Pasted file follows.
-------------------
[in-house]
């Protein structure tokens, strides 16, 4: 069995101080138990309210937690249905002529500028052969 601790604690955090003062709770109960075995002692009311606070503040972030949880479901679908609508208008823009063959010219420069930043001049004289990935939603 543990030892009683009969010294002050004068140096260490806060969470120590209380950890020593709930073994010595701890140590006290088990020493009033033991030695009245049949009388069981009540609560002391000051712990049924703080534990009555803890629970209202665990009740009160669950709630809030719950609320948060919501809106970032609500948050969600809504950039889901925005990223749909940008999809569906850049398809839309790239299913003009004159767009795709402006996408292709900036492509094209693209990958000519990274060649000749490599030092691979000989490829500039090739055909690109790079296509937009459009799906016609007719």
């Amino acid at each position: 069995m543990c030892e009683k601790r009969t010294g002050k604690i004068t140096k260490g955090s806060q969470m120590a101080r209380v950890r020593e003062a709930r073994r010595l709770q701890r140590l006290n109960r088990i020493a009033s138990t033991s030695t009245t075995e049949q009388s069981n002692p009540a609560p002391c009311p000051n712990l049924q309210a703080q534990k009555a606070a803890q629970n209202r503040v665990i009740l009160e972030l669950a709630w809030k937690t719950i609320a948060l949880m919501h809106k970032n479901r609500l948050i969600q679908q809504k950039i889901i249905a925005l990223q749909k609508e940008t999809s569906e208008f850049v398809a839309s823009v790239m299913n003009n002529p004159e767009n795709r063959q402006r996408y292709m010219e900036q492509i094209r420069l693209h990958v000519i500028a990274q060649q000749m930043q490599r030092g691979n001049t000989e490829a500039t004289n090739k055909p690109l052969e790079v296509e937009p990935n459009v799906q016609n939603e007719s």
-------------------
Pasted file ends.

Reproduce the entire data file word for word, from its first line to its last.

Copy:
[in-house]
């Protein structure tokens, strides 16, 4: 069995101080138990309210937690249905002529500028052969 601790604690955090003062709770109960075995002692009311606070503040972030949880479901679908609508208008823009063959010219420069930043001049004289990935939603 543990030892009683009969010294002050004068140096260490806060969470120590209380950890020593709930073994010595701890140590006290088990020493009033033991030695009245049949009388069981009540609560002391000051712990049924703080534990009555803890629970209202665990009740009160669950709630809030719950609320948060919501809106970032609500948050969600809504950039889901925005990223749909940008999809569906850049398809839309790239299913003009004159767009795709402006996408292709900036492509094209693209990958000519990274060649000749490599030092691979000989490829500039090739055909690109790079296509937009459009799906016609007719």
């Amino acid at each position: 069995m543990c030892e009683k601790r009969t010294g002050k604690i004068t140096k260490g955090s806060q969470m120590a101080r209380v950890r020593e003062a709930r073994r010595l709770q701890r140590l006290n109960r088990i020493a009033s138990t033991s030695t009245t075995e049949q009388s069981n002692p009540a609560p002391c009311p000051n712990l049924q309210a703080q534990k009555a606070a803890q629970n209202r503040v665990i009740l009160e972030l669950a709630w809030k937690t719950i609320a948060l949880m919501h809106k970032n479901r609500l948050i969600q679908q809504k950039i889901i249905a925005l990223q749909k609508e940008t999809s569906e208008f850049v398809a839309s823009v790239m299913n003009n002529p004159e767009n795709r063959q402006r996408y292709m010219e900036q492509i094209r420069l693209h990958v000519i500028a990274q060649q000749m930043q490599r030092g691979n001049t000989e490829a500039t004289n090739k055909p690109l052969e790079v296509e937009p990935n459009v799906q016609n939603e007719s």